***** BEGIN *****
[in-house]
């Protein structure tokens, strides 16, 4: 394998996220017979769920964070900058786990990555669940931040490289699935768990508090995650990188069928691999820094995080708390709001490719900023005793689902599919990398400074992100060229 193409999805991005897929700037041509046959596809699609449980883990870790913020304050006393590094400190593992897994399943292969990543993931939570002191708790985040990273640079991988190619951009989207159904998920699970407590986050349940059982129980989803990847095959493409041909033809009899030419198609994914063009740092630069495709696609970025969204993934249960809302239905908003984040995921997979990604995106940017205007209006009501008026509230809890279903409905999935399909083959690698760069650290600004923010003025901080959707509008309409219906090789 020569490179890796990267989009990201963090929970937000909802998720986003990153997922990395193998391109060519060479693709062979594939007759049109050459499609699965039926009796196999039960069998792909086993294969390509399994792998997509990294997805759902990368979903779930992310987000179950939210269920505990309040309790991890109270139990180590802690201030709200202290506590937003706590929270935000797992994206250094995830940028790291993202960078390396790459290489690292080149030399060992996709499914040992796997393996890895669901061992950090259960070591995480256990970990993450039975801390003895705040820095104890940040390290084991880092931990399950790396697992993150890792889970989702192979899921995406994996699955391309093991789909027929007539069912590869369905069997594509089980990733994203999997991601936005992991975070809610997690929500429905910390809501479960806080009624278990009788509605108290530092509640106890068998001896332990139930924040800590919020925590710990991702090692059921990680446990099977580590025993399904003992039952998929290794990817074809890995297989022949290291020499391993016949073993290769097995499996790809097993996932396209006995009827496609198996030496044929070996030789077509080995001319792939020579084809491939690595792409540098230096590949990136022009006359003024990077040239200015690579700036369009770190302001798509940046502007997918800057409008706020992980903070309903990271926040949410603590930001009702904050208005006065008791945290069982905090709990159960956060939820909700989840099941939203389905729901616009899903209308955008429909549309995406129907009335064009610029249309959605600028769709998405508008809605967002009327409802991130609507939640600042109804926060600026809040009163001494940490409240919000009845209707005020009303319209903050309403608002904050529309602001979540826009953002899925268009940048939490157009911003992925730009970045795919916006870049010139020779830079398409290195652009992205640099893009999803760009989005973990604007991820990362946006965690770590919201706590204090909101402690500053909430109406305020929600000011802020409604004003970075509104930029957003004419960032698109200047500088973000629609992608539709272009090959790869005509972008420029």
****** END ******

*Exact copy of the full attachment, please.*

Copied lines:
[in-house]
């Protein structure tokens, strides 16, 4: 394998996220017979769920964070900058786990990555669940931040490289699935768990508090995650990188069928691999820094995080708390709001490719900023005793689902599919990398400074992100060229 193409999805991005897929700037041509046959596809699609449980883990870790913020304050006393590094400190593992897994399943292969990543993931939570002191708790985040990273640079991988190619951009989207159904998920699970407590986050349940059982129980989803990847095959493409041909033809009899030419198609994914063009740092630069495709696609970025969204993934249960809302239905908003984040995921997979990604995106940017205007209006009501008026509230809890279903409905999935399909083959690698760069650290600004923010003025901080959707509008309409219906090789 020569490179890796990267989009990201963090929970937000909802998720986003990153997922990395193998391109060519060479693709062979594939007759049109050459499609699965039926009796196999039960069998792909086993294969390509399994792998997509990294997805759902990368979903779930992310987000179950939210269920505990309040309790991890109270139990180590802690201030709200202290506590937003706590929270935000797992994206250094995830940028790291993202960078390396790459290489690292080149030399060992996709499914040992796997393996890895669901061992950090259960070591995480256990970990993450039975801390003895705040820095104890940040390290084991880092931990399950790396697992993150890792889970989702192979899921995406994996699955391309093991789909027929007539069912590869369905069997594509089980990733994203999997991601936005992991975070809610997690929500429905910390809501479960806080009624278990009788509605108290530092509640106890068998001896332990139930924040800590919020925590710990991702090692059921990680446990099977580590025993399904003992039952998929290794990817074809890995297989022949290291020499391993016949073993290769097995499996790809097993996932396209006995009827496609198996030496044929070996030789077509080995001319792939020579084809491939690595792409540098230096590949990136022009006359003024990077040239200015690579700036369009770190302001798509940046502007997918800057409008706020992980903070309903990271926040949410603590930001009702904050208005006065008791945290069982905090709990159960956060939820909700989840099941939203389905729901616009899903209308955008429909549309995406129907009335064009610029249309959605600028769709998405508008809605967002009327409802991130609507939640600042109804926060600026809040009163001494940490409240919000009845209707005020009303319209903050309403608002904050529309602001979540826009953002899925268009940048939490157009911003992925730009970045795919916006870049010139020779830079398409290195652009992205640099893009999803760009989005973990604007991820990362946006965690770590919201706590204090909101402690500053909430109406305020929600000011802020409604004003970075509104930029957003004419960032698109200047500088973000629609992608539709272009090959790869005509972008420029």